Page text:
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Screenings for sexually transmitted infections don’t routinely test for HIV in Texas. A House bill could change that.

By Alex Nguyen, The Texas Tribune

Screenings for sexually transmitted infections don’t routinely test for HIV in Texas. A House bill could change that.” was first published by The Texas Tribune, a nonprofit, nonpartisan media organization that informs Texans — and engages with them — about public policy, politics, government and statewide issues.

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A bill requiring health care providers to offer HIV tests as part of routine sexually transmitted infection screenings has been preliminarily approved by the Texas House on Thursday.

House Bill 3377 is authored by freshman state Rep. Venton Jones, a Dallas Democrat who is the first Black, gay and openly HIV-positive lawmaker to serve at the Capitol. The House voted 104-39 to swiftly pass the bill, which had garnered widespread bipartisan support long before it came to the chamber floor.

“If we are to end HIV in the state of Texas, it’s important that patients are afforded the opportunity to receive an HIV test when they receive typical STI screenings,” Jones said. “One thing just to note for importance [is] that 12 people are diagnosed with HIV every day.”

Since the early 1980s, the HIV epidemic has affected a broad swath of society. But it has particularly devastated the LGBTQ community, especially those who are Black and Latino. Heterosexual and cisgender people from these groups are also disproportionately affected. The Centers for Disease Control and Prevention reported last year that Black and Latino Americans in general saw the highest numbers of HIV diagnoses between January 2021 and June 2022.

HIV assaults the immune system — though the patient may see subtle, flu-like symptoms at first, or none at all. This can prevent them from recognizing and asking for testing early on, while making it more likely for them to involuntarily transmit the virus. If left untreated for years, HIV can turn into AIDS, and the patient’s severely weakened immune system is exposed to opportunistic infections.

With medications like PrEP available, the epidemic has become less dangerous. Still, testing remains a key step in preventing and treating HIV. The CDC recommends that people between the ages of 13 and 64 test at least once, and those with certain risk factors do so at minimum once a year.

But general STI evaluations don’t always include HIV testing — a gap that Jones said surprised him and many other stakeholders.

“This leads to confusion because most individuals assume that HIV tests are included as a standard part of STI panels,” he said during the bill’s committee hearing on April 3. “There’s an urgent need to end this epidemic and expand access and awareness to HIV testing.”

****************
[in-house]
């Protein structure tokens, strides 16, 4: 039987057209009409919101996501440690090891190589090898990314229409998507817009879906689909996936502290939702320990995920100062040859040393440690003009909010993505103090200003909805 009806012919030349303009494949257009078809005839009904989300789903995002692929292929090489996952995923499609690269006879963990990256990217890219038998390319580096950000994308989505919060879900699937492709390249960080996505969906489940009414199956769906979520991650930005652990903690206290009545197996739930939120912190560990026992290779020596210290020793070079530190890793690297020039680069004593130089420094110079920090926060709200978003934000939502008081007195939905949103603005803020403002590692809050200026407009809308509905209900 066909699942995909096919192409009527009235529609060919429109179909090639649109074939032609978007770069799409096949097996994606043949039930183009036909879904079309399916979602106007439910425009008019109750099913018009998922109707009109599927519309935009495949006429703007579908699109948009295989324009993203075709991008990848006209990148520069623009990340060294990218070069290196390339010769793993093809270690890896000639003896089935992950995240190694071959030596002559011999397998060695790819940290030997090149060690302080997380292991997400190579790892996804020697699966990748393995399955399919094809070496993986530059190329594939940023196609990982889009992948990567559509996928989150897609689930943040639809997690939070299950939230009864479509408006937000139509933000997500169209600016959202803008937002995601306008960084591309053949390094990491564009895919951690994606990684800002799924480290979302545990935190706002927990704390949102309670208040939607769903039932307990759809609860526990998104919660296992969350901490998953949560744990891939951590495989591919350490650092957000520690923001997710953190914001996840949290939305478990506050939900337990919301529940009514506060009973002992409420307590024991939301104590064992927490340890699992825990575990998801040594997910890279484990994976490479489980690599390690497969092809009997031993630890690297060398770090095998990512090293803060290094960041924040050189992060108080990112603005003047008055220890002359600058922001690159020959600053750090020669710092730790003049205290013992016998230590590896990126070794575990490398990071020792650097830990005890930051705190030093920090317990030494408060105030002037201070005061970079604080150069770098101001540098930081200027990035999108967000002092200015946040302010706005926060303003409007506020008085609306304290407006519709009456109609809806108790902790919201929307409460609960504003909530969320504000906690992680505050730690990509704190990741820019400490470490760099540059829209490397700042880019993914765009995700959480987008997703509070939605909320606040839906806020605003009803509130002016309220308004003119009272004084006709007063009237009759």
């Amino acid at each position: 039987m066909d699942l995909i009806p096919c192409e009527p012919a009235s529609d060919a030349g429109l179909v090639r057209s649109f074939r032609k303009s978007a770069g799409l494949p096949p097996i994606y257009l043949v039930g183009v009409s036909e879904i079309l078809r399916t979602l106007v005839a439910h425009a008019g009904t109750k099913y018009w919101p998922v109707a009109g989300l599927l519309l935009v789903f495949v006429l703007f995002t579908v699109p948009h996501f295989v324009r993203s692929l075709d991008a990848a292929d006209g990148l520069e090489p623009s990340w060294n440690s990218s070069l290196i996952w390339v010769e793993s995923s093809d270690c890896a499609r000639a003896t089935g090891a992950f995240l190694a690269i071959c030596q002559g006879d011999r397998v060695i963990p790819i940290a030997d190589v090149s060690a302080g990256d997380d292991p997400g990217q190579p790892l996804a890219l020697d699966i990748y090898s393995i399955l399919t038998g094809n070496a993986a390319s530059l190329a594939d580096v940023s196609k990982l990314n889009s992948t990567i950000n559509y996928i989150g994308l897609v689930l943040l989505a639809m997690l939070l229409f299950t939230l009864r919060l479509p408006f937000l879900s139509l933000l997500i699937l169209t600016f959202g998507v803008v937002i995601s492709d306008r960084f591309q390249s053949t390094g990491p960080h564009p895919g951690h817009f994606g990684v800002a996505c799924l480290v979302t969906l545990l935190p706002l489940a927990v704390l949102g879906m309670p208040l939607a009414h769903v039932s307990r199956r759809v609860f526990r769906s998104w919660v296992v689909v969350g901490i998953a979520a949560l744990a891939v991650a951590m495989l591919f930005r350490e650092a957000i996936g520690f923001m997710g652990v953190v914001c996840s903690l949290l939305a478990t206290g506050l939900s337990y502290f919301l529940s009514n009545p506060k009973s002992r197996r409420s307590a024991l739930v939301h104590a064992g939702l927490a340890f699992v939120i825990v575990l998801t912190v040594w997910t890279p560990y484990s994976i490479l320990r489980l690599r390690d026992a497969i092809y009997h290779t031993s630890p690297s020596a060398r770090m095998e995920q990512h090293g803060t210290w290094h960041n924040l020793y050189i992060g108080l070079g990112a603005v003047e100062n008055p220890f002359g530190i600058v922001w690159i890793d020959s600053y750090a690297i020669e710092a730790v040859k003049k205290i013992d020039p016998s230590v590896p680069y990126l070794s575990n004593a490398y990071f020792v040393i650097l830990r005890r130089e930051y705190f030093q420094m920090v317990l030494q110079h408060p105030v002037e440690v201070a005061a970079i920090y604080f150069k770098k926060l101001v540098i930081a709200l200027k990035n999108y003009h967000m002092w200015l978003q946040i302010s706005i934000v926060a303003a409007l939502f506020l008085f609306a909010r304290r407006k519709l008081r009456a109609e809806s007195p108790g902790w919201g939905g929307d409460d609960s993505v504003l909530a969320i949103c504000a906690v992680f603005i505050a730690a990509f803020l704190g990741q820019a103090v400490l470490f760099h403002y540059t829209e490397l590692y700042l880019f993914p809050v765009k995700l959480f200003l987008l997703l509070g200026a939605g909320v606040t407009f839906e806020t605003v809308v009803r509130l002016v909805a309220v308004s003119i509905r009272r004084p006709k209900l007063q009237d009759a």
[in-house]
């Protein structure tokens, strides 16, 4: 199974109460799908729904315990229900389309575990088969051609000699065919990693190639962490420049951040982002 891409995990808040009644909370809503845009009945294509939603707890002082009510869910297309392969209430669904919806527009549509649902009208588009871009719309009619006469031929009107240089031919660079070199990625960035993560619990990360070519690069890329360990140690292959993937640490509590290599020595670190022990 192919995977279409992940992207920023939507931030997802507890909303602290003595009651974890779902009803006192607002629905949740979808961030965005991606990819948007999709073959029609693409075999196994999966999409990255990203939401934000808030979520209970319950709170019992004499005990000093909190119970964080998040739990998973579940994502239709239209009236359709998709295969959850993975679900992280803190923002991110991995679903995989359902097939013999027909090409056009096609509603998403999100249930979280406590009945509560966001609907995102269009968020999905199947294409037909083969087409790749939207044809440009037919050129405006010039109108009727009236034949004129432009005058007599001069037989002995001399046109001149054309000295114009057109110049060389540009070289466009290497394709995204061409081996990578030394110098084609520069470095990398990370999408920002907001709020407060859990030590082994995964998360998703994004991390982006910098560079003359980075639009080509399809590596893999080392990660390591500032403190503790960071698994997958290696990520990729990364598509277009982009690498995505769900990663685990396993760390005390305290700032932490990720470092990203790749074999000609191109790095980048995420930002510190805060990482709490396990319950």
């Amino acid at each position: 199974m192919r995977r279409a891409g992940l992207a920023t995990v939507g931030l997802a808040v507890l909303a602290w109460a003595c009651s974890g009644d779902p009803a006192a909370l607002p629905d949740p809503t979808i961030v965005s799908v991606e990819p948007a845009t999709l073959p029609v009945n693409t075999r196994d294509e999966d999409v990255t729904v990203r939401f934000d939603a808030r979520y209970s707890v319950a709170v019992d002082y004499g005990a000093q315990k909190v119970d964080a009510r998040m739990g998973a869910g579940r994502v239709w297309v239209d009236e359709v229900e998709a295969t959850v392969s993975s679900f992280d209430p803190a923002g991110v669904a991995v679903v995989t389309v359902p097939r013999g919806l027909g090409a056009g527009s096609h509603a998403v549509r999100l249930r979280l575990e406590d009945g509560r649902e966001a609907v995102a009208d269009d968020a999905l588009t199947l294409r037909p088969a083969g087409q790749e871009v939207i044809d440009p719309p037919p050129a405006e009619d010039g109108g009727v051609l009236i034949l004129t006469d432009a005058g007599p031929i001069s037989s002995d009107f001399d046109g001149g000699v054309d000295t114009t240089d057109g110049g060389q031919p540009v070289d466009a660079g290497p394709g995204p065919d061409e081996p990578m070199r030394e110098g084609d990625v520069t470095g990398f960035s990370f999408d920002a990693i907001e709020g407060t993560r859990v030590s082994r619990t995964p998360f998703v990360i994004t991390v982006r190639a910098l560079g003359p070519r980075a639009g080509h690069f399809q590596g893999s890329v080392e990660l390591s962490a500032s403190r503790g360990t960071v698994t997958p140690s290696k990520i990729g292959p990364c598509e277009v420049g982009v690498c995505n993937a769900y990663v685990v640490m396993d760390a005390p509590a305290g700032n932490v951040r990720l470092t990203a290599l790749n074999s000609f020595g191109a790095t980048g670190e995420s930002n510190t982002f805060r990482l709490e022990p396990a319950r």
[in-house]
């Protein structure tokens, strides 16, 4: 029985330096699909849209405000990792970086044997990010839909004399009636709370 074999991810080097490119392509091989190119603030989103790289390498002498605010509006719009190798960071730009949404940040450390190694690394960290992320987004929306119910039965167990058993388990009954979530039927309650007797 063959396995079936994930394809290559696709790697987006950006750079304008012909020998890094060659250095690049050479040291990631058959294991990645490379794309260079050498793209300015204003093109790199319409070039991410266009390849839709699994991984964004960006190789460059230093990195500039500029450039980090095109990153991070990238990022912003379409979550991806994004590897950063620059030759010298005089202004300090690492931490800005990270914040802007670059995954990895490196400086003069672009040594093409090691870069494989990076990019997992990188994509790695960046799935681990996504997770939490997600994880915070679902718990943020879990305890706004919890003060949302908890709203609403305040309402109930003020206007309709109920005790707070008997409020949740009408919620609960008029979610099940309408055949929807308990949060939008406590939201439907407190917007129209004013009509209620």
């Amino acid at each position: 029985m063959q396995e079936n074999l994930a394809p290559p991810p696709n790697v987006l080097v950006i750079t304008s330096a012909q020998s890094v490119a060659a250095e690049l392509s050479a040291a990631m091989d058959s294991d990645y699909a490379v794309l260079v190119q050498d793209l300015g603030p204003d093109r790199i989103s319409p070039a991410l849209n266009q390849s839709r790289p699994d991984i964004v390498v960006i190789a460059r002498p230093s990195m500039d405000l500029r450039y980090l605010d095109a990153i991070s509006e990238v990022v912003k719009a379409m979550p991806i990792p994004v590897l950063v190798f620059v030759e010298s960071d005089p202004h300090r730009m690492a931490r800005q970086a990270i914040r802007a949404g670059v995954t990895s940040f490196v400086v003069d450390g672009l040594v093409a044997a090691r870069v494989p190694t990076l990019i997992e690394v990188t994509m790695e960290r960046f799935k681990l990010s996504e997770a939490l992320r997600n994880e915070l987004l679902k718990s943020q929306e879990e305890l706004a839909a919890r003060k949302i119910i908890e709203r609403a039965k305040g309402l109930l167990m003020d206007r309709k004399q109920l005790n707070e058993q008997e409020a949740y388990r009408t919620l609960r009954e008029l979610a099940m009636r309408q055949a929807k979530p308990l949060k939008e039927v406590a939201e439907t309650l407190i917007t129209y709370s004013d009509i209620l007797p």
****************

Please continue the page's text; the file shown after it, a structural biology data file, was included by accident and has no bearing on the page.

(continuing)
HB 3377 would require health care providers to offer it, though patients can opt out if they want. The proposal has received overwhelming support from medical groups.

“The addition of an HIV test to a routine STI panel is a public health investment,” said Januari Fox, director of policy advocacy and community engagement for Prism Health North Texas. “It eliminates preconceived notions of who is or isn’t affected by HIV and quickly moves the newly diagnosed into treatment.”

LGBTQ advocates similarly cheer the legislation.

“Rep. Jones’ lived experience offers Texans a critically necessary perspective,” Ricardo Martinez, CEO of Equality Texas, said Thursday. “Representation matters.”

At the same time, Jones is carrying House Bill 2235, which would mandate the inclusion of HIV testing in routine medical evaluations though patients can similarly choose to opt out. It has already received broad support from the public and Republican House members, being just one co-author shy of what his other bill has. HB 2235 is currently in the Calendars committee.

“We’ve come a long way,” Cypress Republican state Rep. Tom Oliverson, a joint author on both bills, said during their committee hearing last month while reflecting on his time as a medical student in the 1990s. He now works as an anesthesiologist. “Bills like this are important to me because we’re finally shedding that stigma.”

Disclosure: Equality Texas and Prism Health North Texas have been financial supporters of The Texas Tribune, a nonprofit, nonpartisan news organization that is funded in part by donations from members, foundations and corporate sponsors. Financial supporters play no role in the Tribune’s journalism. Find a complete list of them here.

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